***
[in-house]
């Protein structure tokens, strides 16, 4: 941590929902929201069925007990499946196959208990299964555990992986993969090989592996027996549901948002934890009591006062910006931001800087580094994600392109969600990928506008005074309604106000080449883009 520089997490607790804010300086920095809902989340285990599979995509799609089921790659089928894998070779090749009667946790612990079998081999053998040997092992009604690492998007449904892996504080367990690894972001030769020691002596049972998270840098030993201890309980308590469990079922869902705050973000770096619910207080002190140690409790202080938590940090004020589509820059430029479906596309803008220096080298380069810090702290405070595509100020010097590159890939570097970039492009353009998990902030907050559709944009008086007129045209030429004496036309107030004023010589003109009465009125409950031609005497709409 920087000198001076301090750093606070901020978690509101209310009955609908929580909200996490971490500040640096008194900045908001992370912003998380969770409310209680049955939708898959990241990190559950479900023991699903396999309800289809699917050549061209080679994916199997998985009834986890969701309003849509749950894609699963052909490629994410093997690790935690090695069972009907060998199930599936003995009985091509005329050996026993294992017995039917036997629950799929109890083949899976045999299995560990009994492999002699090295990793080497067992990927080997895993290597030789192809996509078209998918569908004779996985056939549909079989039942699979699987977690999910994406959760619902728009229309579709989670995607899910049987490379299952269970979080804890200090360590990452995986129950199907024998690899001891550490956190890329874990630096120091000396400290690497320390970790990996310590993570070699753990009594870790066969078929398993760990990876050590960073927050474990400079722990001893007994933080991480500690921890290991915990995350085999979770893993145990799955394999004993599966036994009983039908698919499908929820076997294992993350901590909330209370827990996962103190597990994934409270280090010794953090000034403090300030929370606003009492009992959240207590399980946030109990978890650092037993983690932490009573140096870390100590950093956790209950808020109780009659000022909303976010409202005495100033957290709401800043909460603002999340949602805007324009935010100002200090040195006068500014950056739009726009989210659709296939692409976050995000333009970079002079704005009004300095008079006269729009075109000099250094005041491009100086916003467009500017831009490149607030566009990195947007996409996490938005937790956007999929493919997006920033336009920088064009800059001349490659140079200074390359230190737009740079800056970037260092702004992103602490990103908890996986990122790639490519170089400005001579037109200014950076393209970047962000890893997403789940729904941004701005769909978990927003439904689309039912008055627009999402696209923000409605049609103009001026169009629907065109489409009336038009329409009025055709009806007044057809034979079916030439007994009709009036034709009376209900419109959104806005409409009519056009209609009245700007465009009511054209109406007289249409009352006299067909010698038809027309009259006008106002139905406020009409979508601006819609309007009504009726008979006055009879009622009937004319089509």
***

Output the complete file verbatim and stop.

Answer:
[in-house]
């Protein structure tokens, strides 16, 4: 941590929902929201069925007990499946196959208990299964555990992986993969090989592996027996549901948002934890009591006062910006931001800087580094994600392109969600990928506008005074309604106000080449883009 520089997490607790804010300086920095809902989340285990599979995509799609089921790659089928894998070779090749009667946790612990079998081999053998040997092992009604690492998007449904892996504080367990690894972001030769020691002596049972998270840098030993201890309980308590469990079922869902705050973000770096619910207080002190140690409790202080938590940090004020589509820059430029479906596309803008220096080298380069810090702290405070595509100020010097590159890939570097970039492009353009998990902030907050559709944009008086007129045209030429004496036309107030004023010589003109009465009125409950031609005497709409 920087000198001076301090750093606070901020978690509101209310009955609908929580909200996490971490500040640096008194900045908001992370912003998380969770409310209680049955939708898959990241990190559950479900023991699903396999309800289809699917050549061209080679994916199997998985009834986890969701309003849509749950894609699963052909490629994410093997690790935690090695069972009907060998199930599936003995009985091509005329050996026993294992017995039917036997629950799929109890083949899976045999299995560990009994492999002699090295990793080497067992990927080997895993290597030789192809996509078209998918569908004779996985056939549909079989039942699979699987977690999910994406959760619902728009229309579709989670995607899910049987490379299952269970979080804890200090360590990452995986129950199907024998690899001891550490956190890329874990630096120091000396400290690497320390970790990996310590993570070699753990009594870790066969078929398993760990990876050590960073927050474990400079722990001893007994933080991480500690921890290991915990995350085999979770893993145990799955394999004993599966036994009983039908698919499908929820076997294992993350901590909330209370827990996962103190597990994934409270280090010794953090000034403090300030929370606003009492009992959240207590399980946030109990978890650092037993983690932490009573140096870390100590950093956790209950808020109780009659000022909303976010409202005495100033957290709401800043909460603002999340949602805007324009935010100002200090040195006068500014950056739009726009989210659709296939692409976050995000333009970079002079704005009004300095008079006269729009075109000099250094005041491009100086916003467009500017831009490149607030566009990195947007996409996490938005937790956007999929493919997006920033336009920088064009800059001349490659140079200074390359230190737009740079800056970037260092702004992103602490990103908890996986990122790639490519170089400005001579037109200014950076393209970047962000890893997403789940729904941004701005769909978990927003439904689309039912008055627009999402696209923000409605049609103009001026169009629907065109489409009336038009329409009025055709009806007044057809034979079916030439007994009709009036034709009376209900419109959104806005409409009519056009209609009245700007465009009511054209109406007289249409009352006299067909010698038809027309009259006008106002139905406020009409979508601006819609309007009504009726008979006055009879009622009937004319089509």